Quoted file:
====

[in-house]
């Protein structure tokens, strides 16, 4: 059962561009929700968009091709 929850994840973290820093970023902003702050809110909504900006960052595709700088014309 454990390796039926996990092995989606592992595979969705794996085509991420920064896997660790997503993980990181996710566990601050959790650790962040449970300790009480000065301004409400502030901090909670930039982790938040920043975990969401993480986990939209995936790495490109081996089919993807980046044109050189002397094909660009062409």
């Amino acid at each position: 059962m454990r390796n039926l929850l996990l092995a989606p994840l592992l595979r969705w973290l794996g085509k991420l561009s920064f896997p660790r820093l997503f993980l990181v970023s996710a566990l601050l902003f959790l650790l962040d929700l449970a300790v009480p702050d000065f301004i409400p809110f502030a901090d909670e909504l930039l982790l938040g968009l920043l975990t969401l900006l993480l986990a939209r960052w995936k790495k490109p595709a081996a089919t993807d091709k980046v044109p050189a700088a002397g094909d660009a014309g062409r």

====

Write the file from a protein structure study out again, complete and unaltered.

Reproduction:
[in-house]
């Protein structure tokens, strides 16, 4: 059962561009929700968009091709 929850994840973290820093970023902003702050809110909504900006960052595709700088014309 454990390796039926996990092995989606592992595979969705794996085509991420920064896997660790997503993980990181996710566990601050959790650790962040449970300790009480000065301004409400502030901090909670930039982790938040920043975990969401993480986990939209995936790495490109081996089919993807980046044109050189002397094909660009062409």
């Amino acid at each position: 059962m454990r390796n039926l929850l996990l092995a989606p994840l592992l595979r969705w973290l794996g085509k991420l561009s920064f896997p660790r820093l997503f993980l990181v970023s996710a566990l601050l902003f959790l650790l962040d929700l449970a300790v009480p702050d000065f301004i409400p809110f502030a901090d909670e909504l930039l982790l938040g968009l920043l975990t969401l900006l993480l986990a939209r960052w995936k790495k490109p595709a081996a089919t993807d091709k980046v044109p050189a700088a002397g094909d660009a014309g062409r």